Author: Samuel L. Popkin
Publisher: Oxford University Press, 2012
ISBN-13: 978-0199922079, 360 pages
Just in time for the 2012 U.S. presidential election, and its inevitable postmortems, political scientist Samuel L. Popkin provides his take on past White House campaigners and explains why some succeeded while others failed. Popkin succinctly lays out the three major assignments that a presidential candidate must fulfill during this arduous campaign: Be one of the people, present a vision and run a well-managed campaign. A candidate who doesn’t measure up on all three counts, Popkin says, will never get the keys to 1600 Pennsylvania Avenue (or perhaps win any other political race, so his advice applies, in part, beyond the United States or the presidential campaign).
The only blot on this entertaining read is the occasional misspelling or transposition of famous names, but Popkin’s observations are so engaging that you probably will forgive him. getAbstract thinks political junkies will find this a page-turner, but, thanks to Popkin’s conversational and accessible style, so will anyone who cares about the democratic process anywhere. Winston Churchill allegedly said, “Democracy is the worst form of government, except for all the rest.” But perhaps a different piece of Churchillian wisdom applies: “Politics are almost as exciting as war, and quite as dangerous.”
The unexpected winners and losers
Conventional wisdom often holds that the U.S. presidential candidate with the biggest bank account, the most allies and the most ardent followers will blaze an easy trail to the White House. Reality is different. Observers assumed New York governor Thomas Dewey would be a sure winner over President Harry S. Truman in 1948; 60 years later, in 2008, New York City mayor Rudolph Giuliani and U.S. senator Hillary Clinton were shoo-ins to win their parties’ respective nominations and duke it out for 1600 Pennsylvania Avenue. But it didn’t pan out that way. These candidates made important strategic errors that undermined their campaigns.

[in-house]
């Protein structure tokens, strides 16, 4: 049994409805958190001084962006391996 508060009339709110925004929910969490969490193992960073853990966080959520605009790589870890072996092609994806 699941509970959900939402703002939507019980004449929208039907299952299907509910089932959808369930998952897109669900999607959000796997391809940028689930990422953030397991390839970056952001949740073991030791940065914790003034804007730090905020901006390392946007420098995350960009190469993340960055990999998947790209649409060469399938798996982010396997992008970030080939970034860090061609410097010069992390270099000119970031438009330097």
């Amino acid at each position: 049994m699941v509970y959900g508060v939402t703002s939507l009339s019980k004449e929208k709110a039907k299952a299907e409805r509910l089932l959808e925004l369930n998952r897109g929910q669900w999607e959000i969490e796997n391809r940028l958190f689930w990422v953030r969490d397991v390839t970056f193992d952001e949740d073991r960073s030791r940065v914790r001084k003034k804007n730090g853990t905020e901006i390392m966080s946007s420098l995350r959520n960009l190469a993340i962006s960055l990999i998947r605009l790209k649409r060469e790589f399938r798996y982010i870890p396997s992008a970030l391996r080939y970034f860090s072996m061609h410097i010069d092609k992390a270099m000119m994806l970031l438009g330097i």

Presidential candidates arrive at the podium in three incarnations: “Challengers” try to depose the opposite party’s chief executive, “incumbents” vie for second terms and “successors” try to maintain their party’s power. Politicians who are ambitious for the White House frequently emulate winning efforts, but they might find better guidance if they scrutinize losing races and understand which type of campaign — challenger, incumbent or successor — they must undertake.
As a presidential candidate, you must realize three crucial goals: 1) Assure voters you are just like them and can relate to their challenges and struggles, 2) share a vision for America and 3) manage your campaign well, thus demonstrating that you “can command the ship of state.” Failure in any of these will ensure defeat. To reach the White House, you also must achieve the following goals:
• “Create a public identity” – This is your brand. It includes your record and family.
• “Develop a vision for the future” – And convince voters to join in it.
• “Preside over the campaign” – You are the CEO of your campaign. Know what you must undertake yourself and what you can afford to delegate.
• Be “consistent and coherent” – Keep your three tasks in sync. Any conflicts will become visible to voters, leading them to see you as inauthentic.
• “Plan for chaos” – Nothing will occur exactly as you have planned or predicted…